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DNA methylation modifications in human mesenchymal stem cells  induced by exposure to endocrine disrupting plasticiser metabolites MBP, MEP, MBzP, MEHP and MINCH
Uppsala University, Disciplinary Domain of Science and Technology, Biology, Department of Organismal Biology, Environmental toxicology. Uppsala University, Disciplinary Domain of Science and Technology, Biology, Biology Education Centre. (EpiTox)
2022 (English)Independent thesis Advanced level (degree of Master (Two Years)), 80 credits / 120 HE creditsStudent thesis
Abstract [en]

Endocrine disrupting chemicals (EDCs) are exogenous substances which can modify the function of the endocrine system and lead to adverse health effects. Humans experience daily uncontrolled exposure to EDC mixtures. Predicting mixture effects is complicated since the chemicals may produce different effects when combined together. EDCs may produce epigenetic effects such as alterations of the DNA methylation, which could modify the expression of the gene. Previously, 14 chemicals linked to metabolism (mixture G1) were reported to induce DNA methylation changes in an in vitro model. Mixture G1 were based on a Swedish longitudinal study which had identified the chemical burden of >2300 pregnant women. This project aimed to study single chemical driver effects of five individual chemicals from mixture G1, namely the four phthalate metabolites monobutyl phthalate (MBP), monoethyl phthalate (MEP), monobenzyl pthtalate (MBzP), mono-(2-ethylhexyl) phthalate (MEHP) and the non-phthalate plasticiser Bis(7-methyloctyl) Cyclohexane-1,2-dicarboxylate (DINCH) metabolite 2-4-methyl-7-oxyoctyl-oxycarbonyl-cyclohexane carboxylic acid (MINCH). Human mesenchymal stem cells (hMSCs) were exposed to the five compounds individually at the same concentrations as in mixture G1. After exposure, DNA methylation changes in four CpG sites within PGM1, MYOF and HCFC1 genes were analysed. While som chemicals did not show statistically significant effects, one chemical showed significant effects and thus could be a potential driver. The discrepancy between the observed DNA methylation alterations in the analysed genes and the alterations in mixture G1 highlights the need for comparing mixture to single chemical effects to identify drivers within mixes and for increased understanding of mixture effects.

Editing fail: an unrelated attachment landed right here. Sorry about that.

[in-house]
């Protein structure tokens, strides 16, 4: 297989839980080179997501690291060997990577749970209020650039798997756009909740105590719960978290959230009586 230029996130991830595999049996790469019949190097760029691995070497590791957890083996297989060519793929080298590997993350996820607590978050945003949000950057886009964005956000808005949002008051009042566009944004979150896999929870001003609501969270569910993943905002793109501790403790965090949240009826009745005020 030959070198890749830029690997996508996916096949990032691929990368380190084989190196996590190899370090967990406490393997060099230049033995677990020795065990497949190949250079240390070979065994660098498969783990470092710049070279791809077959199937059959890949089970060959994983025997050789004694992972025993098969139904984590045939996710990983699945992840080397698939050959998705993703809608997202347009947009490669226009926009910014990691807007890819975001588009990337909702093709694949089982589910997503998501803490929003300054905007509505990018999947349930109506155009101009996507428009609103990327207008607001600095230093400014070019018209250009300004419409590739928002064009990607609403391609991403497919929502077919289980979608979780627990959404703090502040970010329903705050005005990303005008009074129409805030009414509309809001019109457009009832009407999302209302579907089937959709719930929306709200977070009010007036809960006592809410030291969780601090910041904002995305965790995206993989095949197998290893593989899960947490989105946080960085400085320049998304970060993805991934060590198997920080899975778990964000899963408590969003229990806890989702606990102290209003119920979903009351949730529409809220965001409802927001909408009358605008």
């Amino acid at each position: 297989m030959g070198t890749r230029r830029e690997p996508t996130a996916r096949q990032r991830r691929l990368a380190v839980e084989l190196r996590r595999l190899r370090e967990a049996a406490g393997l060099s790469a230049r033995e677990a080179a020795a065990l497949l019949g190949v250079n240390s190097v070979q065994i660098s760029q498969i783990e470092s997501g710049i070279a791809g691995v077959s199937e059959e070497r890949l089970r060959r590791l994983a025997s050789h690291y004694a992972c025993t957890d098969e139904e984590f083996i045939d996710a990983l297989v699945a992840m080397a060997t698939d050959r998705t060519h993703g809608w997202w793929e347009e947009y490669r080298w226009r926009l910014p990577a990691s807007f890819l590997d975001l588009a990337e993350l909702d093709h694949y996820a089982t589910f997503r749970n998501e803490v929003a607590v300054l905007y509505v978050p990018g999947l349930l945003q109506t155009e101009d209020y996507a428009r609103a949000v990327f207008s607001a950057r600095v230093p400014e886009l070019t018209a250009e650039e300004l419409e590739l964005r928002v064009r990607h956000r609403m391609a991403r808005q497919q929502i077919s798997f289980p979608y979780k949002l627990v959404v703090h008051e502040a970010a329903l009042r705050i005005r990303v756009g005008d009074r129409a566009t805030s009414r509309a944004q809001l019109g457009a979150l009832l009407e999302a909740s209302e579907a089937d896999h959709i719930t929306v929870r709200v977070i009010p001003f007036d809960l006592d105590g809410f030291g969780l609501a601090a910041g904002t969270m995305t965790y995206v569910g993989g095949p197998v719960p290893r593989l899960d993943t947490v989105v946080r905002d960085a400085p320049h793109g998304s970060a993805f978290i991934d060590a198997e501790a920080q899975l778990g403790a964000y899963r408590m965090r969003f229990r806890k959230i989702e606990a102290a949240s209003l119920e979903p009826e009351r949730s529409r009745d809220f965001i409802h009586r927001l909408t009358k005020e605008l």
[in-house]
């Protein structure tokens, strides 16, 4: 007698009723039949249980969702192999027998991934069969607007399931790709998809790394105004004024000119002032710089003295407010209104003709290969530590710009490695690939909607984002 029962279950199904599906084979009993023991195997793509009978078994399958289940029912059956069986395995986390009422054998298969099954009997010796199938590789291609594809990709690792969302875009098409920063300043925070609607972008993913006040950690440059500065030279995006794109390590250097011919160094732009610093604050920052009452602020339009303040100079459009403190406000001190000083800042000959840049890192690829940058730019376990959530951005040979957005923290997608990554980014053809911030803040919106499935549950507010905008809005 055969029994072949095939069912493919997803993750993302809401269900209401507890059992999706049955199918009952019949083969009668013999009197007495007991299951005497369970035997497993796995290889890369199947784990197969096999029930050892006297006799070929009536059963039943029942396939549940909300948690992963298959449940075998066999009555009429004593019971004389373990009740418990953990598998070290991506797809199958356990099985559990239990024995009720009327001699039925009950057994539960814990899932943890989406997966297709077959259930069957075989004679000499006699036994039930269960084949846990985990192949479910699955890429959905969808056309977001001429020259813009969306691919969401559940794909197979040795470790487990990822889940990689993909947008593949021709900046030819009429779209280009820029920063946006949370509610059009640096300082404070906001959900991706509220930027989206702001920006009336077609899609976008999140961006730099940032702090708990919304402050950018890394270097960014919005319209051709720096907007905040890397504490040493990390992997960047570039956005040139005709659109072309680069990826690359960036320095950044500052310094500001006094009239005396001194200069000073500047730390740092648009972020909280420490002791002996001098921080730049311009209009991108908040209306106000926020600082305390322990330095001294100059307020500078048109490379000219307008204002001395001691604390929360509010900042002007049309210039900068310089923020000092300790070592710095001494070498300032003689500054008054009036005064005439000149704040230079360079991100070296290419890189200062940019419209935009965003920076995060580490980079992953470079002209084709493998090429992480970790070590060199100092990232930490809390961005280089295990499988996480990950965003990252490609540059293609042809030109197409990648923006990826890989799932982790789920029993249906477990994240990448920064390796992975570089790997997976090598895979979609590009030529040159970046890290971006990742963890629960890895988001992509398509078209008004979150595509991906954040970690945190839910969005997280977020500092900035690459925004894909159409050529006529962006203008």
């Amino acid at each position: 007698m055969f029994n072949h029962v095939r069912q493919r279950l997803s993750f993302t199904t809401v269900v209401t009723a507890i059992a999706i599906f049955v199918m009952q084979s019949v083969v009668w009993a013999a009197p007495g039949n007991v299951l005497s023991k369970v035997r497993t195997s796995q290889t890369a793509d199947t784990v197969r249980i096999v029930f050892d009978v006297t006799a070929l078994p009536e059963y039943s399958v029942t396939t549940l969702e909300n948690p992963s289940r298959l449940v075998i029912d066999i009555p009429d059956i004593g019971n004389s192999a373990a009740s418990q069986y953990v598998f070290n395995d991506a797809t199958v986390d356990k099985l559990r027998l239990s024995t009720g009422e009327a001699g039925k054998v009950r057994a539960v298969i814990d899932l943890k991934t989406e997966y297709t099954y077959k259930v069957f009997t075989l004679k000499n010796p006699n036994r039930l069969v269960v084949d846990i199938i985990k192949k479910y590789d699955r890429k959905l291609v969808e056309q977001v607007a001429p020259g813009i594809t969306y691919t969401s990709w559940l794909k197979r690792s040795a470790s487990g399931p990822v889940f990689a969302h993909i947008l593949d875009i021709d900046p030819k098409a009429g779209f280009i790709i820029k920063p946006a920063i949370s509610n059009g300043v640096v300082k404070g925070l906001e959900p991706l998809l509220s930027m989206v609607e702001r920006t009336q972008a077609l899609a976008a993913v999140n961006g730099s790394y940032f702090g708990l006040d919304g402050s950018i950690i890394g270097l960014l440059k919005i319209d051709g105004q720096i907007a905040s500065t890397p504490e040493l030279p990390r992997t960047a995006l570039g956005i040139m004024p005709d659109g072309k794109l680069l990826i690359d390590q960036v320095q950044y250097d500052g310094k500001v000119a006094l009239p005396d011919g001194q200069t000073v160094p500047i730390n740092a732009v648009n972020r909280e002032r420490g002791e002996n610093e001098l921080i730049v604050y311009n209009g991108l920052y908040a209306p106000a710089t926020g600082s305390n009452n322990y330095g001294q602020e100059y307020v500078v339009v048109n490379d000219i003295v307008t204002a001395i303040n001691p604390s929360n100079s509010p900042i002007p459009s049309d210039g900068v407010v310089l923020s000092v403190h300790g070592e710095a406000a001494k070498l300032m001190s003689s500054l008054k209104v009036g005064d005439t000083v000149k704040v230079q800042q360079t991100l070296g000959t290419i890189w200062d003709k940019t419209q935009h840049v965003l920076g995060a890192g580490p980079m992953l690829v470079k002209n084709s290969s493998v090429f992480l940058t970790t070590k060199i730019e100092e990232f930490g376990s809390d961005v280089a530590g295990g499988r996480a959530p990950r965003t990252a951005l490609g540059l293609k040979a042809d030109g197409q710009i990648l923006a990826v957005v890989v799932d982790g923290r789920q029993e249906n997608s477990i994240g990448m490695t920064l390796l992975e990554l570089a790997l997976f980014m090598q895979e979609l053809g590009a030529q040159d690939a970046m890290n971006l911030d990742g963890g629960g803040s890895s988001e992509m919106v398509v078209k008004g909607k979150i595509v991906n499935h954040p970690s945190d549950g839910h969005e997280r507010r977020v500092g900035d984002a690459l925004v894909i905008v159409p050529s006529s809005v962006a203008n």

Place, publisher, year, edition, pages
2022. , p. 23
Keywords [en]
mixture effects, endocrine disrupting chemicals, EDC, phthalates, MBP, MBzP, MEP, MEHP, MINCH, plasticisers, metabolism
National Category
Genetics Cell Biology Biochemistry and Molecular Biology Developmental Biology
Identifiers
URN: urn:nbn:se:uu:diva-491310OAI: oai:DiVA.org:uu-491310DiVA, id: diva2:1721788
Subject / course
Toxicology
Educational program
Master Programme in Biology
Presentation
2022-12-05, 07.00009 Lärosal, EBC Hus 7, Norbyvägen 16, 752 36 Uppsala, 14:32 (English)
Supervisors
Examiners
Available from: 2023-03-10 Created: 2022-12-22 Last updated: 2023-03-10Bibliographically approved

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The full text will be freely available from 2026-01-01 15:14
Available from 2026-01-01 15:14

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CiteExportLink to record
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